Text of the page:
Sunday, November 12, 2006

Crash Course on "ARM and Thumb"

You might want to get a few books, these three are very, very, very good: and read for some time, but meantime here is a crash course:

There are two (2) states of ARM processors: ARM and Thumb.
There are seven (7) modes: usr, sys, svc, abt, fiq, irq and und.
The modes can be privileged and non-privileged (usr).
Privileged modes can modify CPSR_c (least sig. byte) of CPSR, usr mode cannot do that.
Why? Safety/security reasons. The bits in CPS_c control the interrupts and mode/state switching.

Most (or some) people get sloppy with saying modes and meaning states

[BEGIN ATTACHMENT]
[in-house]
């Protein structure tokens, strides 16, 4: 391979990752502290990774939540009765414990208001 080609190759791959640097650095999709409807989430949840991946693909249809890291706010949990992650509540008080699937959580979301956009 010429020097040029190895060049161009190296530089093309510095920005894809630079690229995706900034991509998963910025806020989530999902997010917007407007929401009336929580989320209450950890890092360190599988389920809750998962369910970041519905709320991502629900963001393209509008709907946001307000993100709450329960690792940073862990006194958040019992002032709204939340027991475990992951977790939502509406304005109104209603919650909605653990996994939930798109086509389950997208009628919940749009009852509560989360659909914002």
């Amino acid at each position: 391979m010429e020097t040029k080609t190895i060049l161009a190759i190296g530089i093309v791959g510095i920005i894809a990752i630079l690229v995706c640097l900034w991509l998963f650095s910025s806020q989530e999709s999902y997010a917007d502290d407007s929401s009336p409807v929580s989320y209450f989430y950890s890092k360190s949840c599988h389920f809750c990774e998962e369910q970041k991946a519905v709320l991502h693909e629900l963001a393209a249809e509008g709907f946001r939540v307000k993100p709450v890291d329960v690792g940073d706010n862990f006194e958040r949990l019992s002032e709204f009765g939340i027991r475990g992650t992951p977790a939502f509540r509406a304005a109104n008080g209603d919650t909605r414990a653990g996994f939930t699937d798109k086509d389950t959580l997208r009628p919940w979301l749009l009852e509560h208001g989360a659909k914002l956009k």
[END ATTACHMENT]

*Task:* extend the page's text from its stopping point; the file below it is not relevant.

and vice versa. But as Alice in Wonderland was instructed by March Hare and Hatter:
" least I mean what I say - that's the same thing, you know." "Not the same thing a bit!" said the Hatter. "Why, you might just as well say that 'I see what I eat' is the same thing as 'I eat what I see'!"

I hope this helps you to see my point, it is not for the sake of appearing pedantic.

* __arm or__thumb does not metter to compiler.
That is because IAR had made it [more] transparent to programmer to compile for either ISA (Instruction Set Architecture).

Thumb gives less code then ARM.BINGO!
That is the whole idea behind Thumb. This ISA is 16-bit, whereas ARM is 32-bit. Not all instructions from ARM map in one-to-one fashion to Thumb. ARM instruction can be executed conditionally, Thumb instruction cannot, just piggyback the one-of-16 conditions after the mnemonic. Back to the code size saving, it will not be 2:1 ratio, either. It depends on the the program.

No comments:

stats counter